Busting myths about an overseas degree

india vs abroad It is a misconception that studying abroad is a cumbersome and expensive affair.

Busting myths about an overseas degree

A  lot of Indian students aspire to study abroad. Even though India continues to be one of the top countries from where students travel abroad to study, the “study abroad industry” continues to be in its nascent stages.

The reasons are many, but amongst the top ones are the lack of knowledge and information.

Most Indian students believe that you need to have an excellent academic background to be able to reach out to a university abroad. Some even believe that studying abroad is an expensive affair and requires a lot of money.

And then there are those students who believe that they do not wish to go abroad because they do not wish to settle abroad and are unaware of the prospects back home of their foreign degree.

Talking about the first two things to begin with, it is safe to say that they are nothing more than myths. True enough, if we look at the top universities, then both of the aforementioned points apply.

However, the fact remains that there are more options abroad than, at present, India can offer.

To begin with, if searched effectively, students would be surprised to know that many good universities abroad are not that expensive after all. State-owned universities across various countries are cheaper than private schools.

Moreover, there are countries where tuition fee is not that high either. For instance, Germany is a well-known study abroad destination where there is no tuition fee for any bachelor’s course at a state-owned university.

Similarly, countries like the Baltic States or Lithuania, Estonia and Latvia are rather inexpensive and a bachelor’s degree would cost a student about Rs six lacs – which is comparable to any private university in India itself.

Perhaps, yes, if you add the living costs and convert the Indian Rupee into Dollars, it would look like a rather expensive affair. However, a student travelling within India would also be spending a similar amount to sustain himself/herself within the metro city s/he would move to.

For instance, let us compare the living costs of staying in a city like Noida. On an average, a hostel of a private institute in the city would cost a student roughly to the tune of Rs 10,000 a month.

To this, the student would add other costs like food and travelling costs, resulting in the total being around Rs 30,000 a month. Now if we were to compare this to a country like Germany or Lithuania or Ireland, the average monthly living expenses is stated at about €500, which is about Rs 37,000 at present exchange rate. The difference, as you can see, is not that much.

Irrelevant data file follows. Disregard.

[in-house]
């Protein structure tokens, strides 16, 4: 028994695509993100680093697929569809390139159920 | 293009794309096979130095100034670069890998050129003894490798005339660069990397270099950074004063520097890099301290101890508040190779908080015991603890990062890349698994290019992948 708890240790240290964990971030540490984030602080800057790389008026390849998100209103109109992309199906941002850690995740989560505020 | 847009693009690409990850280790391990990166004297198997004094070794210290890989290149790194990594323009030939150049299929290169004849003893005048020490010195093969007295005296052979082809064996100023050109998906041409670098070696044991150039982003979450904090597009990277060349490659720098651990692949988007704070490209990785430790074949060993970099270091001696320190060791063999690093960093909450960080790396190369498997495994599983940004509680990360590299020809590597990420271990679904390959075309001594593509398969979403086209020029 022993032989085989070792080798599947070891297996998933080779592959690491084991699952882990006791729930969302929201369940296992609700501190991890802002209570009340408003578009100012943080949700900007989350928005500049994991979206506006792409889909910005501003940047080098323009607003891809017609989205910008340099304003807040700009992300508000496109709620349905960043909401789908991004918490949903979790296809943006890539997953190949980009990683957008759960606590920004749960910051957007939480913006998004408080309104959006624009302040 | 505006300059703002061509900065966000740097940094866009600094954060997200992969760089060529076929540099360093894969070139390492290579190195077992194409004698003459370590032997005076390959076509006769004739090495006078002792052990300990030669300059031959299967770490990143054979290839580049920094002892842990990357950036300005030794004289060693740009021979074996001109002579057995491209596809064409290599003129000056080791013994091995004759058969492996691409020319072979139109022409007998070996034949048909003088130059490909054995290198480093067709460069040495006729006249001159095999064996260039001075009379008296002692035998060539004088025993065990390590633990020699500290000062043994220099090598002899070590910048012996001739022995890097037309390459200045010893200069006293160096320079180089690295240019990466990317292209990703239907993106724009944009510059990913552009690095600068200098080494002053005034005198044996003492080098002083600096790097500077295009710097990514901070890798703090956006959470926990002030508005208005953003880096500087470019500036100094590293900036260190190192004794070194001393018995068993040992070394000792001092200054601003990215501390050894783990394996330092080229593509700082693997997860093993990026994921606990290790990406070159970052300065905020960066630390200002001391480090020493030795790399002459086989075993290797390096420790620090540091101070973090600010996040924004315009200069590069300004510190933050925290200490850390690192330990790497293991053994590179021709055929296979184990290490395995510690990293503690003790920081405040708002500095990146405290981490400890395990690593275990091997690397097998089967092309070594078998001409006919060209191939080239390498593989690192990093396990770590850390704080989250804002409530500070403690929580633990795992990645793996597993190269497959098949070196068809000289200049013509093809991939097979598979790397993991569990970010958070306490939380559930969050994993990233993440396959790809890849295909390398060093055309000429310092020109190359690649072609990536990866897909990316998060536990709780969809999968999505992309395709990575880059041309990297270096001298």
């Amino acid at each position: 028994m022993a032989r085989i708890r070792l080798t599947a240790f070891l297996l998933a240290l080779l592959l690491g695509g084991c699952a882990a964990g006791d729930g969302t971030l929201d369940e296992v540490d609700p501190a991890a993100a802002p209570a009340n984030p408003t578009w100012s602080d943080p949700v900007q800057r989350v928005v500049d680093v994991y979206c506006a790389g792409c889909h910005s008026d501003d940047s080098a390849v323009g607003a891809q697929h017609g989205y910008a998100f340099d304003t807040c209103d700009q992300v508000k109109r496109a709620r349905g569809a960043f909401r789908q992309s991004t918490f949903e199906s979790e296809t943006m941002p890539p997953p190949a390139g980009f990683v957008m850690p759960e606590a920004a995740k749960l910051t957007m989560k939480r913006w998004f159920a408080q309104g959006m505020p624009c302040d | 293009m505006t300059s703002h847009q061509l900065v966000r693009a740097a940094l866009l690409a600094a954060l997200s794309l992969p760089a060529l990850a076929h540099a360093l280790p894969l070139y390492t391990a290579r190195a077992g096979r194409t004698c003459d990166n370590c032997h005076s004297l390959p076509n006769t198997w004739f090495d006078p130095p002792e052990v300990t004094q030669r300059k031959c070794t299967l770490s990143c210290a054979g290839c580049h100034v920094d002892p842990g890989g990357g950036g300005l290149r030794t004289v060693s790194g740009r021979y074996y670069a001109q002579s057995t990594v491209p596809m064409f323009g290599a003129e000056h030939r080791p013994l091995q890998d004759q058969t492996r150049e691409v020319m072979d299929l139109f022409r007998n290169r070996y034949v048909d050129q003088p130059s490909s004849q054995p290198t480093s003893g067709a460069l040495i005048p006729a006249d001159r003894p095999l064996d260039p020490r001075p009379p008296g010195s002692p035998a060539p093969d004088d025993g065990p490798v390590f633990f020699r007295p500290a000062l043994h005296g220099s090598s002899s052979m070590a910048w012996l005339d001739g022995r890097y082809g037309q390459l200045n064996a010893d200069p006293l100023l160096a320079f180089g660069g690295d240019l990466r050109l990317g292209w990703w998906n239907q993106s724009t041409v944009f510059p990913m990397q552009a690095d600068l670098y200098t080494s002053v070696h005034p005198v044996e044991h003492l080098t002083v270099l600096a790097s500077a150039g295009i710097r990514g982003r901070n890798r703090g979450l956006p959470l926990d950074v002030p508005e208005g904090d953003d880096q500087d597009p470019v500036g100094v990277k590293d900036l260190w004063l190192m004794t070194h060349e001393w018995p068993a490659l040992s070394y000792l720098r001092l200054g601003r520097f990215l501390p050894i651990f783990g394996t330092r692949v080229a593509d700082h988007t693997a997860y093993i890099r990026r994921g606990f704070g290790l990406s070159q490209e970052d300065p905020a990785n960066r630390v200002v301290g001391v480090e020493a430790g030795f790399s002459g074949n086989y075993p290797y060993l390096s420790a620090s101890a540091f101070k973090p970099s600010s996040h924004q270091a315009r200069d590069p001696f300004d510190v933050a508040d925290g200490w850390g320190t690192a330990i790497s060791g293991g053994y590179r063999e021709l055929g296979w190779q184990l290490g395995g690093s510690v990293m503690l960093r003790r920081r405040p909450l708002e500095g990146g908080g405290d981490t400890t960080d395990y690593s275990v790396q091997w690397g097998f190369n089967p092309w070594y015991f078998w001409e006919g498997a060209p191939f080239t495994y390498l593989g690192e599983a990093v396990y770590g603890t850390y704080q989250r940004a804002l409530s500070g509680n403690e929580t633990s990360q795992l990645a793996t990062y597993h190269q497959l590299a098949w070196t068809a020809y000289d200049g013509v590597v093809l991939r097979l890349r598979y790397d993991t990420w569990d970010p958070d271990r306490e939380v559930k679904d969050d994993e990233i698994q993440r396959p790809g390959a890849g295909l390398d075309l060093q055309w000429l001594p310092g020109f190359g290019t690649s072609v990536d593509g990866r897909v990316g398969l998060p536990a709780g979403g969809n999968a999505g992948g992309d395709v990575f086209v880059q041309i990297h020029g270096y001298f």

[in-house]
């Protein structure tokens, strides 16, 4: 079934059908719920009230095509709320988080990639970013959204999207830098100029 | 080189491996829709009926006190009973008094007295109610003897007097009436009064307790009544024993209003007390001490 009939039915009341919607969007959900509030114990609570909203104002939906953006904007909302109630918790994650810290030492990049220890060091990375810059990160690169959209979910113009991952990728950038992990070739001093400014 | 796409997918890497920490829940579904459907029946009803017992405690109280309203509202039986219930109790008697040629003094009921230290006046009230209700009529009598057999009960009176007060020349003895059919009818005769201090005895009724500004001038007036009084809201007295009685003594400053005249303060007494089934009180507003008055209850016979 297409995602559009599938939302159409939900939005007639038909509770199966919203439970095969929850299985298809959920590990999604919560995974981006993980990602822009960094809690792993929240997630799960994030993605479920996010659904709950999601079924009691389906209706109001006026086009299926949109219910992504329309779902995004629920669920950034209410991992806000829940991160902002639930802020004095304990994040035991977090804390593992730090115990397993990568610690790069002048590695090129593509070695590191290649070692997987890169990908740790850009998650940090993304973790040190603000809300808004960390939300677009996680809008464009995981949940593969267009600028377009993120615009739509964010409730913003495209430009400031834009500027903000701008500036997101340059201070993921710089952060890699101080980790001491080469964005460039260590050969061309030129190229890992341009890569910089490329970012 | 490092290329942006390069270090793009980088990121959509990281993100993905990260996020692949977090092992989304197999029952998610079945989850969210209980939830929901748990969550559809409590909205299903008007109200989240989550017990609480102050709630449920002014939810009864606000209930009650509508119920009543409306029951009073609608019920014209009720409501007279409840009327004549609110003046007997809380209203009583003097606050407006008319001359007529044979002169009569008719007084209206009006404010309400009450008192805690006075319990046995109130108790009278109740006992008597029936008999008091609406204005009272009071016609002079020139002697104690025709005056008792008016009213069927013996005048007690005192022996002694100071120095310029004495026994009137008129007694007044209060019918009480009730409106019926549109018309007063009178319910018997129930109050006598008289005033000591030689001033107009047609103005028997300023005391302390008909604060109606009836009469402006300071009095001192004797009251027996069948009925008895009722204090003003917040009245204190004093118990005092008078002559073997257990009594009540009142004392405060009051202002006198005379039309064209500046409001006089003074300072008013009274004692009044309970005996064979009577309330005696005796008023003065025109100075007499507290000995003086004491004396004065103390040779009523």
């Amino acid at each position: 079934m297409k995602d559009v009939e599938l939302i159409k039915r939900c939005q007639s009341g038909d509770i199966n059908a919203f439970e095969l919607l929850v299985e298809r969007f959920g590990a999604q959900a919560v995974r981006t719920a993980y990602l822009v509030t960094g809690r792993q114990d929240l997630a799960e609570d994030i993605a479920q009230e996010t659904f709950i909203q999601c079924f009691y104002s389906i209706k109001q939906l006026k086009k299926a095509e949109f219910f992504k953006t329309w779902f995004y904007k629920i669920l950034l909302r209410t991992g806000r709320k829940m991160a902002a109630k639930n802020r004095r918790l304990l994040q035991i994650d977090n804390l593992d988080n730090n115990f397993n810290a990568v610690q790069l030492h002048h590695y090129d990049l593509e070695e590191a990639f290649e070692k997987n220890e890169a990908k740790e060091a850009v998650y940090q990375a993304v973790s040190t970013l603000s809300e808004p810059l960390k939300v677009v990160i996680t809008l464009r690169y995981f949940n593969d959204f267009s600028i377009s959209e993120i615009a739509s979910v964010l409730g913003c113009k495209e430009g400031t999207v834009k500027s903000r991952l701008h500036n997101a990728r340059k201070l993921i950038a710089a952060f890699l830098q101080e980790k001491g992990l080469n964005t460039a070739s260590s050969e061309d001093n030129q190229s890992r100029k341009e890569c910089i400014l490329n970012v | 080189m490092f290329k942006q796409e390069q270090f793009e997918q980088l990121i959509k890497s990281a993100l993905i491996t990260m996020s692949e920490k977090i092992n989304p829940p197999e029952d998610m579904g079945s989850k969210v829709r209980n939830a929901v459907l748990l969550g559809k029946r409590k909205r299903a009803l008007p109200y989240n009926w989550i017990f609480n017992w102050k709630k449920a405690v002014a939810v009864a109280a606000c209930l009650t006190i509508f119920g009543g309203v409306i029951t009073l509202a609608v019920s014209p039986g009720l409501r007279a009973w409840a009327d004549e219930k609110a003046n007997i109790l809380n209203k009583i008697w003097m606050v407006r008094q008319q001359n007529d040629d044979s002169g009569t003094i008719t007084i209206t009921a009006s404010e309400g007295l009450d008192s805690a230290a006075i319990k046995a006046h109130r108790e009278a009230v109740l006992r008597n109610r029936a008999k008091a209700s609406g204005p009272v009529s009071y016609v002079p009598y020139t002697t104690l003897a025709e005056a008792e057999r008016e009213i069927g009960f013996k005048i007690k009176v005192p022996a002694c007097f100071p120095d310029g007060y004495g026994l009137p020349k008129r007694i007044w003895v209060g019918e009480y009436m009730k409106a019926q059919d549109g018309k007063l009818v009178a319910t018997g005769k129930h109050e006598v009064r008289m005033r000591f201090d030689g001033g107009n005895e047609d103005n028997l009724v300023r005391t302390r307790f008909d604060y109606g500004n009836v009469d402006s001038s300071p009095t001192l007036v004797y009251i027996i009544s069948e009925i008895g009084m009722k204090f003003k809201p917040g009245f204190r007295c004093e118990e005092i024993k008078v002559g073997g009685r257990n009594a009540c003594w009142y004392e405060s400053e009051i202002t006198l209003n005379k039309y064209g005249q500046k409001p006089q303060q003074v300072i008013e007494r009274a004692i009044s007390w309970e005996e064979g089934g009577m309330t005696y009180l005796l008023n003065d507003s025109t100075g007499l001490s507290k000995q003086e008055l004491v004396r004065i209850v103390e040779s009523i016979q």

Even if we talk about the USA – which continues to be the top choice for students planning to study abroad, there are many options available. To think, USA has (as per 2012 data) around 4,726 Universities – both public and private granting degrees at the tertiary level.

While all universities cannot match up to the likes of Harvard or Yale, the fact remains that out of the top 500 universities of the world, universities in the USA account for the largest number.

And while not all graduates would be able to get placed in Fortune 500 companies, there are other aspects of a foreign degree that a student in India does not understand as yet. Which also brings us to our third deterrent for students wanting to study abroad – the opportunities for them back home. The answer to that is – it’s a fair enough opportunity.

India is, in every sense of the word, a rapidly developing country. With the economy on the rise, the corporates within the country are moving abroad and more importantly, companies are moving to India. They are always looking for talent and a degree from a foreign university is as well accepted as a degree from an Indian university.

Also, the advantages of studying in a multi-cultural environment – which a foreign university promises – adds to the many personality traits companies look for in today’s day and age.

Studying abroad, hones the ability of an individual to make decisions, work in a team or different ethnicities and also communicate in a better manner.

Furthermore, a student, who has lived within a community for four years and understood the culture of another country, would be more of an asset to an organisation than a brilliant ace student who has never stepped out of the shore of his/her town.

The level of confidence alone would increase the opportunity of that student.
So the prospect of living in a foreign land or expenses must not deter Indian students from nurturing their talents.

 (The author is executive vice-president & business head, Shiksha.com)

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